School of English, Film, Theatre, and Media Studies, 2017
“We are not an advertising agency, and we are not a service for hire. We are a collective of collaborators who believe in the power of working together" (Film for Change 2017).
Helen likes to organise things, and Jesse likes to point a camera at them. Together, this duo have plans to become the resource centre for films for charities throughout Aotearoa New Zealand.
This year, they’ve made 55 films, including a partnership with UNICEF- the future for change is on its way.
Although they’re now both experienced film makers, they actually met in Psychology class. “We were the ones who turned up really early [to class] ... we met doing a Salient crossword,” Helen laughs.
“Film was my ‘fun’ paper.”
They both loved the practical film paper, and lecturer Paul Wolffram is now one of the board members of Film for Change.
“Creating independent film makers with a wide set of skills, is what Victoria’s Film programme does,” says Helen. “With Vic students, when they come to us to volunteer ... we know how they’d fit in with us, because of our shared experiences,” Jesse adds.
So how did they begin and build the company? Helen was volunteering at Rethinking Crime & Punishment and made a short PSA video with Wellington Rape Crisis.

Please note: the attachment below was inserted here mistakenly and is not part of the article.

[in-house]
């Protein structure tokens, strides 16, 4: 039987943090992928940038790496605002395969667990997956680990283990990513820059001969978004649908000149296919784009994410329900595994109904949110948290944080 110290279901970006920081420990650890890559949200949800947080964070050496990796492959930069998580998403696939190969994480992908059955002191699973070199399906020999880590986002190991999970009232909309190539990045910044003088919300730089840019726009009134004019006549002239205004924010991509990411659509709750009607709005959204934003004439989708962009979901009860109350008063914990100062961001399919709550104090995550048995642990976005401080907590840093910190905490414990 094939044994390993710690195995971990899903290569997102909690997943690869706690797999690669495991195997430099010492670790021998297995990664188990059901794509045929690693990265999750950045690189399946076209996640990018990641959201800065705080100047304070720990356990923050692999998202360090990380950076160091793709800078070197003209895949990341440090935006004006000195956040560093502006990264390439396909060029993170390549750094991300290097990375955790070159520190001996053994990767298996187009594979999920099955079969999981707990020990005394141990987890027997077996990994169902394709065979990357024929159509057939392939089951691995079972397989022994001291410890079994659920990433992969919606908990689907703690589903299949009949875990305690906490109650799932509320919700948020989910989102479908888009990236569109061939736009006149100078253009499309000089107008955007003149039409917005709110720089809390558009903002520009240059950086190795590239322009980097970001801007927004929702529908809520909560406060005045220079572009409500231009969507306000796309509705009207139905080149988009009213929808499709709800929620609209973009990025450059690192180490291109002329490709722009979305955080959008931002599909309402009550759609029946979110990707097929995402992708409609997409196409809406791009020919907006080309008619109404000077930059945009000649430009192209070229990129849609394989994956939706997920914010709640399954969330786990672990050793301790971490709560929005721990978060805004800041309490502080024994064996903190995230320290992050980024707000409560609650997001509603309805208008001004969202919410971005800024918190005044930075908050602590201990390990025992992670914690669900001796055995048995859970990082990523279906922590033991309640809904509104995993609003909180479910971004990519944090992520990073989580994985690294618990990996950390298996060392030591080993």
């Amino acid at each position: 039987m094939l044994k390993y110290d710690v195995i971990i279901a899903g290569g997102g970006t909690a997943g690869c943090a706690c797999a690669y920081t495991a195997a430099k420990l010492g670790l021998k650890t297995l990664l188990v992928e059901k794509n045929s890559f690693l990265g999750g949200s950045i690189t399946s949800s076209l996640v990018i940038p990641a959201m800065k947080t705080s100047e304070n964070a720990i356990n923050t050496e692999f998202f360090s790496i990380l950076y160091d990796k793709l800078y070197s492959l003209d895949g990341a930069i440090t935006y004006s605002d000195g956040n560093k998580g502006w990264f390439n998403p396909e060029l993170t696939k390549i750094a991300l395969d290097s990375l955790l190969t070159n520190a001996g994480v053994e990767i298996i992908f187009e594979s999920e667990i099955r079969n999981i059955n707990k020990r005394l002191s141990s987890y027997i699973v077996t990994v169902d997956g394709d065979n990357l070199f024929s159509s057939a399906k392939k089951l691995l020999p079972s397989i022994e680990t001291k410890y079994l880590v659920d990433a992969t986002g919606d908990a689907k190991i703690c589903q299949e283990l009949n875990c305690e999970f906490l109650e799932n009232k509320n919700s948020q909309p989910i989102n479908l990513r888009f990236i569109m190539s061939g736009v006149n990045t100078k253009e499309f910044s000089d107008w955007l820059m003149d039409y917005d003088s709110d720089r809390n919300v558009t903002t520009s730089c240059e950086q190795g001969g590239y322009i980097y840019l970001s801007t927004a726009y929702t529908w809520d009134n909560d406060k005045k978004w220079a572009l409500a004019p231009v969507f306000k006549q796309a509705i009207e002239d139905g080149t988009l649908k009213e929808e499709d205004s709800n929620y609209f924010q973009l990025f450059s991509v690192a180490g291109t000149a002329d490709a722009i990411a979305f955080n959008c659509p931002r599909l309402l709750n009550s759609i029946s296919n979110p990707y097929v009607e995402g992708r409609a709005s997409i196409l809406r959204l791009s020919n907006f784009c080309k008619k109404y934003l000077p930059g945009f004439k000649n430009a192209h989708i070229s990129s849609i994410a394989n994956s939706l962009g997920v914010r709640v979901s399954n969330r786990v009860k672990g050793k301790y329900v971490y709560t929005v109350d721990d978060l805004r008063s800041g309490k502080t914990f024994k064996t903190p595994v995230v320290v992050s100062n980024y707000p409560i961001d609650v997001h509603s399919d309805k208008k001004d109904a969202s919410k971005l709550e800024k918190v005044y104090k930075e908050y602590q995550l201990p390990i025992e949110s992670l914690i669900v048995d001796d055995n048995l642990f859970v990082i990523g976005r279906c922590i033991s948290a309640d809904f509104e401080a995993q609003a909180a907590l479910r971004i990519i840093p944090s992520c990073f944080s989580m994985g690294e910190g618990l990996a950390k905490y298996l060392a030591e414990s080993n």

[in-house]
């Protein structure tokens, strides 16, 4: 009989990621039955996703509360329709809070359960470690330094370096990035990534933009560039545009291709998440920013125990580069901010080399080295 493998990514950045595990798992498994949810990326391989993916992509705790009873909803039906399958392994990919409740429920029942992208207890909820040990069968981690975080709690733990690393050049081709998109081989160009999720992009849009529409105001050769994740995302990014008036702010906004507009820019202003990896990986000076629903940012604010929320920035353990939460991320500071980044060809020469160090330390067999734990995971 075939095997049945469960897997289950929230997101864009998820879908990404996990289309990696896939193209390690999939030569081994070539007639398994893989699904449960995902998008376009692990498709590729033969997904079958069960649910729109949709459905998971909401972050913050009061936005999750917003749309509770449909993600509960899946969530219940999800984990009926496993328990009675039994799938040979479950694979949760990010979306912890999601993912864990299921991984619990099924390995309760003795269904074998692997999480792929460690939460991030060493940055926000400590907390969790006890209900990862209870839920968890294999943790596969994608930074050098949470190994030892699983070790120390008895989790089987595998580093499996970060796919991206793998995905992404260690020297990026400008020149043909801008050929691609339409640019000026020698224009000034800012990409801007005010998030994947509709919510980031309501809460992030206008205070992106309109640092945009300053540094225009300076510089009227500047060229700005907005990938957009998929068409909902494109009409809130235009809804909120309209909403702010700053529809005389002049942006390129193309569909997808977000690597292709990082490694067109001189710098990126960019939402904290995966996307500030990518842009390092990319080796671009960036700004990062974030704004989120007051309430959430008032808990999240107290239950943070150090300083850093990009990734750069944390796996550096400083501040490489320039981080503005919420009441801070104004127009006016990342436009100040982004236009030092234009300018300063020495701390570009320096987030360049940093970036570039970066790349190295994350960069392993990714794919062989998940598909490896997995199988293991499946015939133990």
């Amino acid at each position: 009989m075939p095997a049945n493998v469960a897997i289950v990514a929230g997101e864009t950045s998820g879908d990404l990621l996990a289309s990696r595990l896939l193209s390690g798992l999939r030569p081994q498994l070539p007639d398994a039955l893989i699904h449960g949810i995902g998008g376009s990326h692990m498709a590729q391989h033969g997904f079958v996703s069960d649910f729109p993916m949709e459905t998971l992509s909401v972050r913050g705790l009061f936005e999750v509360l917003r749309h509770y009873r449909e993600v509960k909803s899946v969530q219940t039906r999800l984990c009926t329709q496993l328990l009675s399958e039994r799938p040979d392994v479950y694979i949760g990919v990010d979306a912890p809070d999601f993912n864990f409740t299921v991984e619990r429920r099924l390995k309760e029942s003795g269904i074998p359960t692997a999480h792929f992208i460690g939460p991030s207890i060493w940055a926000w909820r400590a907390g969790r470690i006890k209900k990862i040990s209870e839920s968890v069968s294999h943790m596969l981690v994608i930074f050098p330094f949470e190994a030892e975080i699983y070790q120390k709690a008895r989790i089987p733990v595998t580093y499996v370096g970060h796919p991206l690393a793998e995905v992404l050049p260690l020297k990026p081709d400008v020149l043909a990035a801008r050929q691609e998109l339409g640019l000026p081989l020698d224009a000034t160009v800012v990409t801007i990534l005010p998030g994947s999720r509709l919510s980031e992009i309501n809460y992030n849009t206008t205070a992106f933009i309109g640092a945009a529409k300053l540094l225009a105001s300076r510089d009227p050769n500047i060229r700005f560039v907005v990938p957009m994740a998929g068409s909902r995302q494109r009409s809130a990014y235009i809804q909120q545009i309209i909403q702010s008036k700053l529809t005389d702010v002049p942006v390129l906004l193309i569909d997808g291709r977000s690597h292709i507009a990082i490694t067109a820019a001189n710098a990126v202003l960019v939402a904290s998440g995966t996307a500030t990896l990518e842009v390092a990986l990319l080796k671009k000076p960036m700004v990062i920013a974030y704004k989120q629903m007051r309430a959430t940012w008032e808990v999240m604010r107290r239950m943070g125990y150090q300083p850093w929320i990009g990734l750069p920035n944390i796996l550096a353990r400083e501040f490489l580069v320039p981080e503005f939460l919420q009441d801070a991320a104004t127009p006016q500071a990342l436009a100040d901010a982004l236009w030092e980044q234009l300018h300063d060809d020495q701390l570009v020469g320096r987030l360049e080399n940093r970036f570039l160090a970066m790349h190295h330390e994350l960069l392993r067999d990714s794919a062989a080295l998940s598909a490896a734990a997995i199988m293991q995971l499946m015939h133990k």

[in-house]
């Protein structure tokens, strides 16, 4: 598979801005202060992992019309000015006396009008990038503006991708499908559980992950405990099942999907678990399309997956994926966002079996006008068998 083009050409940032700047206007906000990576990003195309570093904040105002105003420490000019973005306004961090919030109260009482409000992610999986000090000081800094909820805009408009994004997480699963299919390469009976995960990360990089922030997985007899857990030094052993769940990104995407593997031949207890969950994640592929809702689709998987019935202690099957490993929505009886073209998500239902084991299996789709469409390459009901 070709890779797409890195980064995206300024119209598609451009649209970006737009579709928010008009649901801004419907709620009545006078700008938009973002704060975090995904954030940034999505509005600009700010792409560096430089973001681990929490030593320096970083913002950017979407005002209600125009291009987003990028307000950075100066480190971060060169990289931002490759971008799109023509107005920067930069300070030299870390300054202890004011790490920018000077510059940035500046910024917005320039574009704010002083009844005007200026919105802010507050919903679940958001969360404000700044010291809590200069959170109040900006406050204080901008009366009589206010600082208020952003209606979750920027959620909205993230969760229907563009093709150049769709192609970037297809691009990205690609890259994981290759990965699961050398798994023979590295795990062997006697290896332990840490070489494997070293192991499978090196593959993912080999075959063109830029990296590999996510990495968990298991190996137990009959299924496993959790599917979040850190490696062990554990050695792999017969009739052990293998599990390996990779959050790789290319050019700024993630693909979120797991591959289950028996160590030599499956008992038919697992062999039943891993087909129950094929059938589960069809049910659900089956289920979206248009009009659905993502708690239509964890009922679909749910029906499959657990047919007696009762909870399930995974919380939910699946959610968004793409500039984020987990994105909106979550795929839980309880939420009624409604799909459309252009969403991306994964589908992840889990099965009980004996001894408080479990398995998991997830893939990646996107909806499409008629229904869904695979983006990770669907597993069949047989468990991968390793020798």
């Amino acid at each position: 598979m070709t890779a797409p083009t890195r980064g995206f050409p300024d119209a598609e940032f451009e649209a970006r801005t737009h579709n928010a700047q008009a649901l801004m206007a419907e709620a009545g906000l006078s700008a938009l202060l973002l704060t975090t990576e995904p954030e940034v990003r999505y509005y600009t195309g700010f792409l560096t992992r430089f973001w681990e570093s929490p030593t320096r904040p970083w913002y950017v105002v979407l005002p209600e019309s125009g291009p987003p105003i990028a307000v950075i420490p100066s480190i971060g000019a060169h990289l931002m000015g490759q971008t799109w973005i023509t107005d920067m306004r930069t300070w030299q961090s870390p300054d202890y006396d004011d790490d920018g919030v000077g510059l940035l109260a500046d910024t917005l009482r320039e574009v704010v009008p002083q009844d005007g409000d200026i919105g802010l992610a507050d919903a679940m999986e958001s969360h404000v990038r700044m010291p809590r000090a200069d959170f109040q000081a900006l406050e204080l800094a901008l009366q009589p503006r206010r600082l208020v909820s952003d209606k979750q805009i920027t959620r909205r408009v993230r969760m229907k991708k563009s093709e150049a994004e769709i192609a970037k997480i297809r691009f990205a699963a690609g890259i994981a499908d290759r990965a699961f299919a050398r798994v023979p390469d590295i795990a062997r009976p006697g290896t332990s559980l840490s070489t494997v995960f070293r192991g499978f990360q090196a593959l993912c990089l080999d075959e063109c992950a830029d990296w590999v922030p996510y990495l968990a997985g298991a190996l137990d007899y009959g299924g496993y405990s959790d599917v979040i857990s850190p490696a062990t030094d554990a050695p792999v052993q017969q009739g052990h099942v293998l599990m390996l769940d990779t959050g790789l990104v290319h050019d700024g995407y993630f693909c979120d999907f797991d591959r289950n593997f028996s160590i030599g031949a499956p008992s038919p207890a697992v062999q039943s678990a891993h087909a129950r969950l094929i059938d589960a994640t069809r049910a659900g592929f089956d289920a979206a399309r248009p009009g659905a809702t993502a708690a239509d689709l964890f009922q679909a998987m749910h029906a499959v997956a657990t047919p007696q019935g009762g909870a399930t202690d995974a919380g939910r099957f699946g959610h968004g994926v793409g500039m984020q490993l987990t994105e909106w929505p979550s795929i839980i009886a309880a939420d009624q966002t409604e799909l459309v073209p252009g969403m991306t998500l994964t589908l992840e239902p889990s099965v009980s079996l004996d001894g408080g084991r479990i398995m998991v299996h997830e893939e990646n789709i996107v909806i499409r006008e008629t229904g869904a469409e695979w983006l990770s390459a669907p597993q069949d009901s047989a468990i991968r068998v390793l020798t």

The video raised $50,000. They grew from there, with more videos for Rethinking, and entering the VUW entrepreneur and AMP scholarship awards.
Helen says, “People responded to us so well, and gave us some money - that’s when I thought, let’s go ahead with this. I was surrounded by film students itching to test out their film skills, and I was working at another charity, Just Speak. Why not combine those two things?”
What’s their growth like now? “It’s like an infinite snowball … then an avalanche,” says Helen. Jesse admits that they’ve got to the point where they have to put off, or turn away projects.
“We just can’t do as much work as we’d like to … that’s why we are continuing to bring on as many volunteers as we can.”
The volunteer experience is a huge part of what makes Film for Change Aotearoa unique. “We let volunteers into every pocket of the organisation,” explains Helen.
“If they want to learn admin, or how to manage social media … it’s not just film making that we have the resources to educate on.”
Their volunteer outreach goes beyond the local. “As a local company, we’re kind of limited geographically,” says Jesse.
“But when we train volunteers that then go out and work on projects elsewhere in New Zealand and overseas … we’re sending people out into the world that have that same set of values and skills.”
“I mean, we’re called Film for Change Aotearoa, coz we’re here … but our idea is such that anyone could run with it. It’d be possible to start a Film for Change ... Canada. Film for Change, Africa. Expanding ... the idea globally.”